Acton Institute Powerblog Archives

Post Tagged 'ethics'

Moral Capital and the Rule of Law

“If we want to be coherent when addressing poverty,” writes Acton Research Director Samuel Gregg at Public Discourse, “our concerns can’t be rooted in emotivist or relativistic accounts of who human beings are. Continue Reading...

Why Private Property Protects Conscience

What is the connection between private property and conscience rights? “If there is no private property,” says Michael Novak in this week’s Acton Commentary, “there is also no independent leg to stand on in speaking for one’s conscience — and not only one’s individual conscience.” In Poland and elsewhere, religious communities had inspired and led the nations for hundreds of years. Continue Reading...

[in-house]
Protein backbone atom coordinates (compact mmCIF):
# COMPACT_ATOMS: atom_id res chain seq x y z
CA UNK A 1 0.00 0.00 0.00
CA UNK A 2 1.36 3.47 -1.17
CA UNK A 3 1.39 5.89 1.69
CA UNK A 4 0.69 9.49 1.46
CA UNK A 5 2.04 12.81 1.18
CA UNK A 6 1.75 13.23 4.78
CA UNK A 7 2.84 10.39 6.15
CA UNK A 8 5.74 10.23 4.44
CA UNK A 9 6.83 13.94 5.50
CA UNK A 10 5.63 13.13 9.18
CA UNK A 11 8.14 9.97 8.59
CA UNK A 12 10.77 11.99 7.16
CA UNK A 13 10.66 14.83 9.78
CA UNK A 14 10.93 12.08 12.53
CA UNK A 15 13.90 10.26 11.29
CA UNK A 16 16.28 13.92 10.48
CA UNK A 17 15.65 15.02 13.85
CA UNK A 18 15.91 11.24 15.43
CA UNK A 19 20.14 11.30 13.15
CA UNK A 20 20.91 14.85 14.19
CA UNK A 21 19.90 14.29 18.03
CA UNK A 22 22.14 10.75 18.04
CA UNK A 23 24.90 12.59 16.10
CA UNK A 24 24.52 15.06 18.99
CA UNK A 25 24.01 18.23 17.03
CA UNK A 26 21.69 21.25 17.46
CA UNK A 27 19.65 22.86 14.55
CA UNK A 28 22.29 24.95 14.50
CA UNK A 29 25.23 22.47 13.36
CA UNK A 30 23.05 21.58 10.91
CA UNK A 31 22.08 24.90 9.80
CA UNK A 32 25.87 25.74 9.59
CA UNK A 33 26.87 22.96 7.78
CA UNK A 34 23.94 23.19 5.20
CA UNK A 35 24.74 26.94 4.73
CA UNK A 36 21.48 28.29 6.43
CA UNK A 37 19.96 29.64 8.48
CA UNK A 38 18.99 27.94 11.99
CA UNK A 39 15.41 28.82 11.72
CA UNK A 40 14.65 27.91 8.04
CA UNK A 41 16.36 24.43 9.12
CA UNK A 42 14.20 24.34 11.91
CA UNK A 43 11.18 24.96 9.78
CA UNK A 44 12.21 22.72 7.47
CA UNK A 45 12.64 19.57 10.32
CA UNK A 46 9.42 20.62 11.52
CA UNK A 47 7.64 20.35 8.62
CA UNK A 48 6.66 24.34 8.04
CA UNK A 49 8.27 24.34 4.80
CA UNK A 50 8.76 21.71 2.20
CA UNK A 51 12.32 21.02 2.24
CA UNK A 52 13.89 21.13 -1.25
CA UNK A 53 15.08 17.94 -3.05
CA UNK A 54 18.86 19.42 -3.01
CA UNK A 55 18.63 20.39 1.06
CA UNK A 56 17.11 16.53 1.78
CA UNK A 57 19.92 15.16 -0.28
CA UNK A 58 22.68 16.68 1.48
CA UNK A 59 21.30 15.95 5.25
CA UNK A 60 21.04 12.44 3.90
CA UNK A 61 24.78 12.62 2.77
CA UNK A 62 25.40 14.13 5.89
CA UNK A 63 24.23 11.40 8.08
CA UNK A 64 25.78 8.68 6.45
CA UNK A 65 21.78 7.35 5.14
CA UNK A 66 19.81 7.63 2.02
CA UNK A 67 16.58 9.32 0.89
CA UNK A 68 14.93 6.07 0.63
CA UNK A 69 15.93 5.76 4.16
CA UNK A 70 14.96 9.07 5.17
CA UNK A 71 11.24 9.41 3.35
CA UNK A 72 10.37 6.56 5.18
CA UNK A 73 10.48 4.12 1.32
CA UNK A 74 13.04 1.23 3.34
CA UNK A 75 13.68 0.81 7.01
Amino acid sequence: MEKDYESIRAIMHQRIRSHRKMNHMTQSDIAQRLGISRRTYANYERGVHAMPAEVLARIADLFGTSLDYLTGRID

The World’s Most Persecuted Minority

The most persecuted and victimized people in the world today are Christians in the Middle East. Middle East expert Raymond Ibrahim lays out the grim details, and wonders why this human rights tragedy of our time is largely ignored by the Western media. Continue Reading...

The Crisis of Sexual Abuse in Juvenile Detention Centers

“Inmates are still people, and therefore need to be treated as such, with all the challenges and potential that face all human persons,” says Acton research fellow Jordan Ballor. “One of the things it means to treat someone with the dignity they deserve as a human being is to not subject them to conditions where the threat of rape is rampant.” Earlier this year, the Bureau of Justice Statistics reported on one of the most overlooked threats to prisoner dignity — sexual victimization by correctional authorities. Continue Reading...

Social Ethics in a Season of Suffering

In a review by Micah Watson of Get Your Hands Dirty: Essays on Christian Social Thought (and Action) earlier this year at The Gospel Coalition, Watson described the book as “akin to a social event with heavy hors d’oevres served throughout the evening.” There were, however, some offerings in this tapestry of tapas, so to speak, that Watson thought deserved an entree presentation. Continue Reading...